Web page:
Written by Gaëlle Coullon

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Biologists shed new light on an old question

For nearly 100 years biologists have argued about how exactly natural selection can possibly work. If nature selects the individuals with the best genes then why aren’t all organisms the same? What maintains the genetic variation that natural selection acts upon, the genetic variation that has ultimately led to the spectacular diversity of life on Earth today? Recent findings made at Uppsala University suggest that the answer could be sex.

Biologists shed new light on an old question
The study is based on a seed beetle population [Credit: Ivain Martinossi-Allibert]

Evolutionary genetic theory shows that genetic variation can be maintained when selection favors different versions of the same genes in males and females — an inevitable outcome of having separate sexes. That is, for many genes there may not be a universally ‘best’ version, but rather one is best for males and one is best for females. This is known as sexually antagonistic genetic variation, but it might only be maintained under a narrow set of conditions, limiting its prevalence in nature. However, Dr. Karl Grieshop and Professor Göran Arnqvist’s study, published in PLoS Biology, may change this view.
“One of the simplest ways for sexually antagonistic selection to maintain genetic variation in fitness is via sex-specific dominance reversal, where neither version of a gene is always dominant or recessive, but rather the version that benefits a given sex is also dominant in that sex. So, whether a given version of a gene is dominant or recessive to the other will depend upon which sex it is in,” says Dr. Karl Grieshop.

This mechanism was met with early skepticism, but has seen recent theoretical and empirical support.

Grieshop and Arnqvist have now provided the first evidence of sex-specific dominance reversal for fitness. Using a panel of genetic strains of a seed beetle population that Grieshop studied throughout his PhD, and analyzing crosses among these strains, they could determine which strains harbored genetic variation that was dominant to the others’. Further, they could do this with regard to male fitness and female fitness separately.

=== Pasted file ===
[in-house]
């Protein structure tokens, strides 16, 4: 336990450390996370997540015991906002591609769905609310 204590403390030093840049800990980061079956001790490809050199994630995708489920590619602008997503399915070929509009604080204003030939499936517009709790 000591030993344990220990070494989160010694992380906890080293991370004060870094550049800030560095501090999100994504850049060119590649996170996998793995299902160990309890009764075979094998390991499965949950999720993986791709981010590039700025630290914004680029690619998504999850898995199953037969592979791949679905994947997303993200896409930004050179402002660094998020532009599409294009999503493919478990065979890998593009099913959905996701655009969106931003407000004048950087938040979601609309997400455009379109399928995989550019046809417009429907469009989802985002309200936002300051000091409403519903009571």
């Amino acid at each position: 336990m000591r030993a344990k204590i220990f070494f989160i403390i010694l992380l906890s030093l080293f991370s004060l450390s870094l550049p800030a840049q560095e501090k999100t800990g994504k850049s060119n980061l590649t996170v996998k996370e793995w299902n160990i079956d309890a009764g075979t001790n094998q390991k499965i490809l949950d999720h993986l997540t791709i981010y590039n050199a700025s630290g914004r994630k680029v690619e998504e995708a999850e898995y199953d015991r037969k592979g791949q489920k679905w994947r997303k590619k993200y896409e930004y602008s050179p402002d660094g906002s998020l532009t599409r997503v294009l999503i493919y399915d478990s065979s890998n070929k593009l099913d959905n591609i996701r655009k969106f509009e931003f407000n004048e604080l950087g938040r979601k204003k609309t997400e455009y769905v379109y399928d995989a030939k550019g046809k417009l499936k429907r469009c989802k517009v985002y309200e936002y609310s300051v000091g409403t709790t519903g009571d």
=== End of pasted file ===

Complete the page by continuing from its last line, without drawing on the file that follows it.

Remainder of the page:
When they ranked the strains according to their relative dominance over one another they found that strains tending to be dominant over other strains with regard to male fitness also tended to be recessive to other strains with regard to female fitness, and vice versa. Thus, whether the genetic variation for fitness in each of their strains was dominant or recessive to that of other strains depended, oppositely, on whether it was in a male or a female.

The pattern suggests that sex-specific dominance reversal for fitness is a strong and common phenomenon throughout the genome in their study population.

Source: Uppsala University [December 12, 2018]



You are what you eat: High dietary versatility characteristic for early hominins

Studying fossil tooth enamel, German researchers from the Senckenberg research institutes and Goethe University Frankfurt discovered that the early hominins Homo rudolfensis and the so-called Nutcracker Man, Paranthropus boisei, who both lived around 2.4 million years ago in Malawi, were surprisingly adaptable and changed their diet according to the availability of regional resources. Being this versatile contributed to their ability to thrive in different environments. The new findings from southeastern Africa close a significant gap in our knowledge, according to the researchers’ paper just published in Proceedings of the National Academy of Sciences.

You are what you eat: High dietary versatility characteristic for early hominins
Lower jaw of a 2.4-million-year-old Homo rudolfensis, found at Uraha near Lake Malawi
[Credit: (c) Hessisches Landesmuseum Darmstadt]

Those who wonder what our ancestors ate around 4 to 1.4 million years ago may find answers in the data from fossil sites in the East African Rift Valley in modern-day Kenya and Ethiopia, as well as in the cave sites of South Africa. These two regions are separated by around 3,000 kilometers. Until recently, the diet of early hominins inhabiting this gap in the “Cradle of Humankind” remained an enigma to science.

Scientists from Senckenberg and Goethe University Frankfurt examined fossilized tooth enamel of three Homo rudolfensis and Paranthropus boisei individuals. They lived around 2.4 million years ago in the southern part of the East African Rift Valley around Lake Malawi and thus in the center of the blind spot regarding prehistoric human diet.

Tooth enamel is the most durable substance found in vertebrates. Even after millions of years, the carbon and oxygen isotopic compositions in the enamel allow to reconstruct an individual’s diet. Geochemical analyses enable the distinction between proportions of ingested plants which use different photosynthesis.